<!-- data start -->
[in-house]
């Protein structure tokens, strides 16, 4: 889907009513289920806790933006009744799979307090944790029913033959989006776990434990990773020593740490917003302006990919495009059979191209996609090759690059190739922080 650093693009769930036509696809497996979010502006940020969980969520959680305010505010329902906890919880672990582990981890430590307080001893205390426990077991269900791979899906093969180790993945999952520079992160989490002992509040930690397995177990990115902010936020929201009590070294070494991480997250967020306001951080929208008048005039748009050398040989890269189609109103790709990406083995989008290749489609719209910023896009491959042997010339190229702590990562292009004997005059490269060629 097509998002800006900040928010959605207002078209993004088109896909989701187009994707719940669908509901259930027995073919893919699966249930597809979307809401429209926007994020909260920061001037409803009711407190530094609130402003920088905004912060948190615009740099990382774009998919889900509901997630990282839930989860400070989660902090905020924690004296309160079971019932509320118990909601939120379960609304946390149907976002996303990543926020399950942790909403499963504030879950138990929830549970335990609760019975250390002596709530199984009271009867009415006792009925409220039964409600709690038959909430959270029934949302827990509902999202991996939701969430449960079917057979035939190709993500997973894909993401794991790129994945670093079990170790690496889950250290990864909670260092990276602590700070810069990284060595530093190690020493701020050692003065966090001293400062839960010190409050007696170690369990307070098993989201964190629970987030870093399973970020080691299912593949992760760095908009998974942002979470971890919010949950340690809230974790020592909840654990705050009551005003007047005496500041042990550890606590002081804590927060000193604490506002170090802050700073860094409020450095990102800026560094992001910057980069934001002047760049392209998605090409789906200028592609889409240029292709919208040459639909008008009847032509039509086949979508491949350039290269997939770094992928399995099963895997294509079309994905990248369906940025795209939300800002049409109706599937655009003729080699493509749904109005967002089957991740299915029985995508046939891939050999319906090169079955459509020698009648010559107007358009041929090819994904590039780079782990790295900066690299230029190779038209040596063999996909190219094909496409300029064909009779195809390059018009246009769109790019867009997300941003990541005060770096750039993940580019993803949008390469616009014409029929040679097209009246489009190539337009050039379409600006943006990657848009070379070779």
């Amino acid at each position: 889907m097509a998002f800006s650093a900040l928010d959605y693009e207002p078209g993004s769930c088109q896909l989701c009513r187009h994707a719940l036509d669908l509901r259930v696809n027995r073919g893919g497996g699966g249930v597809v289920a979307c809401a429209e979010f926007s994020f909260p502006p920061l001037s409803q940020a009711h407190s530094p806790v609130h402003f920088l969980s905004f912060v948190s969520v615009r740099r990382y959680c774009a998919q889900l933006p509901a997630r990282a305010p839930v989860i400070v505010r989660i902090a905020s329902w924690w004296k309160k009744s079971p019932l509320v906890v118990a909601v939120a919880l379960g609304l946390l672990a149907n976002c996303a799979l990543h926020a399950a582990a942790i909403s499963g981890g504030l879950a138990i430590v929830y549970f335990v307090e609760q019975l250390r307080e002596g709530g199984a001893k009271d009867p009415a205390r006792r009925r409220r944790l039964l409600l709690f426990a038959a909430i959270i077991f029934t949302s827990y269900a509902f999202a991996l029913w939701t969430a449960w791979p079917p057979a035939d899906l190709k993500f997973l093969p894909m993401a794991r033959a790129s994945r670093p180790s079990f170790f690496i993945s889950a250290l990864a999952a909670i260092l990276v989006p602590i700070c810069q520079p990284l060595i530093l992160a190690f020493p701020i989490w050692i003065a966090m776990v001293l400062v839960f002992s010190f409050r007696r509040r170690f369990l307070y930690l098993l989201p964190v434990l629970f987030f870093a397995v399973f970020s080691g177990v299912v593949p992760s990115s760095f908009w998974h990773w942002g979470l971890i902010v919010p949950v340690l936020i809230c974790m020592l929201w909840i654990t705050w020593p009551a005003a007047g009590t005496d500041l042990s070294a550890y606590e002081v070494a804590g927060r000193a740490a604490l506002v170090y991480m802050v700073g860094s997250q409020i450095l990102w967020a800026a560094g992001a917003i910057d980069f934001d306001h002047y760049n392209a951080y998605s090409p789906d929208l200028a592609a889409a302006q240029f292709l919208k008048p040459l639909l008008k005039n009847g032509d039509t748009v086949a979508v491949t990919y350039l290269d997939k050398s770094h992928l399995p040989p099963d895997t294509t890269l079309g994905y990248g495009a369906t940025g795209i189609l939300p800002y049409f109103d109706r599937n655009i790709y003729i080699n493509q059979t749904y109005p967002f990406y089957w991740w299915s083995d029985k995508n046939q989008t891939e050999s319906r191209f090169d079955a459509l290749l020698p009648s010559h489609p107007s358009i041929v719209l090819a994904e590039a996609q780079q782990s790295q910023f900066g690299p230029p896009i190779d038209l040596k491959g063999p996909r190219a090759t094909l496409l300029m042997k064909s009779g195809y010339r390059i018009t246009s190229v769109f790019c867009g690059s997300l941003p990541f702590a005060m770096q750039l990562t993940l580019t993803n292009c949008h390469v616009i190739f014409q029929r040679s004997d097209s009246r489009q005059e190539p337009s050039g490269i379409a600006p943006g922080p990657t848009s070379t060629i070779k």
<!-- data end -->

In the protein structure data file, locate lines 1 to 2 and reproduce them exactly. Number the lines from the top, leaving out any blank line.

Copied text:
[in-house]
């Protein structure tokens, strides 16, 4: 889907009513289920806790933006009744799979307090944790029913033959989006776990434990990773020593740490917003302006990919495009059979191209996609090759690059190739922080 650093693009769930036509696809497996979010502006940020969980969520959680305010505010329902906890919880672990582990981890430590307080001893205390426990077991269900791979899906093969180790993945999952520079992160989490002992509040930690397995177990990115902010936020929201009590070294070494991480997250967020306001951080929208008048005039748009050398040989890269189609109103790709990406083995989008290749489609719209910023896009491959042997010339190229702590990562292009004997005059490269060629 097509998002800006900040928010959605207002078209993004088109896909989701187009994707719940669908509901259930027995073919893919699966249930597809979307809401429209926007994020909260920061001037409803009711407190530094609130402003920088905004912060948190615009740099990382774009998919889900509901997630990282839930989860400070989660902090905020924690004296309160079971019932509320118990909601939120379960609304946390149907976002996303990543926020399950942790909403499963504030879950138990929830549970335990609760019975250390002596709530199984009271009867009415006792009925409220039964409600709690038959909430959270029934949302827990509902999202991996939701969430449960079917057979035939190709993500997973894909993401794991790129994945670093079990170790690496889950250290990864909670260092990276602590700070810069990284060595530093190690020493701020050692003065966090001293400062839960010190409050007696170690369990307070098993989201964190629970987030870093399973970020080691299912593949992760760095908009998974942002979470971890919010949950340690809230974790020592909840654990705050009551005003007047005496500041042990550890606590002081804590927060000193604490506002170090802050700073860094409020450095990102800026560094992001910057980069934001002047760049392209998605090409789906200028592609889409240029292709919208040459639909008008009847032509039509086949979508491949350039290269997939770094992928399995099963895997294509079309994905990248369906940025795209939300800002049409109706599937655009003729080699493509749904109005967002089957991740299915029985995508046939891939050999319906090169079955459509020698009648010559107007358009041929090819994904590039780079782990790295900066690299230029190779038209040596063999996909190219094909496409300029064909009779195809390059018009246009769109790019867009997300941003990541005060770096750039993940580019993803949008390469616009014409029929040679097209009246489009190539337009050039379409600006943006990657848009070379070779």